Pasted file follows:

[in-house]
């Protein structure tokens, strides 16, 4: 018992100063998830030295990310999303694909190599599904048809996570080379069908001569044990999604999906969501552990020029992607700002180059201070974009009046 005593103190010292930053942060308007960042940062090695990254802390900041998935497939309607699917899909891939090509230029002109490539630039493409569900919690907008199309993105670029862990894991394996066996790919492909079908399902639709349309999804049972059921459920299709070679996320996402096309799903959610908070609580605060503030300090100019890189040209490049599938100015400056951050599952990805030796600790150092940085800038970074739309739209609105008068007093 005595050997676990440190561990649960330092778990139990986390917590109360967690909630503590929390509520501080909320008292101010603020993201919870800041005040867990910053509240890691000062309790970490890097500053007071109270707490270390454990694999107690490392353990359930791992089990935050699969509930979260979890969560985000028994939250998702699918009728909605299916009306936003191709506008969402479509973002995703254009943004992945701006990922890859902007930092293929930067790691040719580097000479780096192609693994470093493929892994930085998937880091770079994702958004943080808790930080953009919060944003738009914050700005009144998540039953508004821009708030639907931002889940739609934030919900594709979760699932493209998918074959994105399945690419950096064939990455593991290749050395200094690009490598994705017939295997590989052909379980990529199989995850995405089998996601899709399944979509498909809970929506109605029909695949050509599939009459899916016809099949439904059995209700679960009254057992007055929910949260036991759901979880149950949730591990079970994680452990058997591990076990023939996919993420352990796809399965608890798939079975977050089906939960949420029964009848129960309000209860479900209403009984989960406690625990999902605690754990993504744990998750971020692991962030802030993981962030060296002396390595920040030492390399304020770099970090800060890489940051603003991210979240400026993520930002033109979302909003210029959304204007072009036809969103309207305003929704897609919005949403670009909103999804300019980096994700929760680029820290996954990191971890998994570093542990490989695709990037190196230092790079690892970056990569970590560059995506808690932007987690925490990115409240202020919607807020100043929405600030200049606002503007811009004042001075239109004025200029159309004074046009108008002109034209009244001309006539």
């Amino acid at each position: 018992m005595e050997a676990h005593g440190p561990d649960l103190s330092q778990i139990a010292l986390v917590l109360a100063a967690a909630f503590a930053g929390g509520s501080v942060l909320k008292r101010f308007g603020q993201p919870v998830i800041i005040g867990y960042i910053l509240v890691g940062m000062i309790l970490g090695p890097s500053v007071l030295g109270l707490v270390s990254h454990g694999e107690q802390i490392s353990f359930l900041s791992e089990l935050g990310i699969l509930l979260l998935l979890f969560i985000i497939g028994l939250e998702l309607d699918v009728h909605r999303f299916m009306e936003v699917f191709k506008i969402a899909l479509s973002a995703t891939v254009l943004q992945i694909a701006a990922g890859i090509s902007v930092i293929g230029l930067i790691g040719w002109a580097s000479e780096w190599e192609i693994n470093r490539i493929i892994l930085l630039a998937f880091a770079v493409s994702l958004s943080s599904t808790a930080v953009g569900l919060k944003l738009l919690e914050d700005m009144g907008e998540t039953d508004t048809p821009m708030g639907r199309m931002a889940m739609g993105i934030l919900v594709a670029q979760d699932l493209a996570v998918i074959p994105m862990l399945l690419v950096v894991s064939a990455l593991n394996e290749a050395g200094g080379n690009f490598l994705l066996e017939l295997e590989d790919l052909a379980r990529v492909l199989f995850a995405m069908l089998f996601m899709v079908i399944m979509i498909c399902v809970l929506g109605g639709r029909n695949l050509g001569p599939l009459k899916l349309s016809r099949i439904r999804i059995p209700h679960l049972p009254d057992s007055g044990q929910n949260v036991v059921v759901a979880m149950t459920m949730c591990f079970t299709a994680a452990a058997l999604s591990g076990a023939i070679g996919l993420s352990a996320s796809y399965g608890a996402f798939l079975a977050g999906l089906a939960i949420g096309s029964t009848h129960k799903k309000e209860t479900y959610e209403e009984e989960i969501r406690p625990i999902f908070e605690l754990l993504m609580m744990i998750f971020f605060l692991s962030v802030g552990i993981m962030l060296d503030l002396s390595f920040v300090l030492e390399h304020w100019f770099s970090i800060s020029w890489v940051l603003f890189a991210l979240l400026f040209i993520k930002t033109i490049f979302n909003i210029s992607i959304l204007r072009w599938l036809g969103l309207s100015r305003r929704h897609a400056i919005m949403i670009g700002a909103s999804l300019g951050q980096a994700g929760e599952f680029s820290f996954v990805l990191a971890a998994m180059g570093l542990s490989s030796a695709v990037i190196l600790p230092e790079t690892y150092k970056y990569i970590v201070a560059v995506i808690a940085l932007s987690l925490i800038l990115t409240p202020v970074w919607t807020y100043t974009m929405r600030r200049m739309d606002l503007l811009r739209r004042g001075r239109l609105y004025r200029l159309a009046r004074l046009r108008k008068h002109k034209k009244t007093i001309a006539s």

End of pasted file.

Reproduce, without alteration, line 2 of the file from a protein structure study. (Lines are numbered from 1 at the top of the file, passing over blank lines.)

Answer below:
């Protein structure tokens, strides 16, 4: 018992100063998830030295990310999303694909190599599904048809996570080379069908001569044990999604999906969501552990020029992607700002180059201070974009009046 005593103190010292930053942060308007960042940062090695990254802390900041998935497939309607699917899909891939090509230029002109490539630039493409569900919690907008199309993105670029862990894991394996066996790919492909079908399902639709349309999804049972059921459920299709070679996320996402096309799903959610908070609580605060503030300090100019890189040209490049599938100015400056951050599952990805030796600790150092940085800038970074739309739209609105008068007093 005595050997676990440190561990649960330092778990139990986390917590109360967690909630503590929390509520501080909320008292101010603020993201919870800041005040867990910053509240890691000062309790970490890097500053007071109270707490270390454990694999107690490392353990359930791992089990935050699969509930979260979890969560985000028994939250998702699918009728909605299916009306936003191709506008969402479509973002995703254009943004992945701006990922890859902007930092293929930067790691040719580097000479780096192609693994470093493929892994930085998937880091770079994702958004943080808790930080953009919060944003738009914050700005009144998540039953508004821009708030639907931002889940739609934030919900594709979760699932493209998918074959994105399945690419950096064939990455593991290749050395200094690009490598994705017939295997590989052909379980990529199989995850995405089998996601899709399944979509498909809970929506109605029909695949050509599939009459899916016809099949439904059995209700679960009254057992007055929910949260036991759901979880149950949730591990079970994680452990058997591990076990023939996919993420352990796809399965608890798939079975977050089906939960949420029964009848129960309000209860479900209403009984989960406690625990999902605690754990993504744990998750971020692991962030802030993981962030060296002396390595920040030492390399304020770099970090800060890489940051603003991210979240400026993520930002033109979302909003210029959304204007072009036809969103309207305003929704897609919005949403670009909103999804300019980096994700929760680029820290996954990191971890998994570093542990490989695709990037190196230092790079690892970056990569970590560059995506808690932007987690925490990115409240202020919607807020100043929405600030200049606002503007811009004042001075239109004025200029159309004074046009108008002109034209009244001309006539």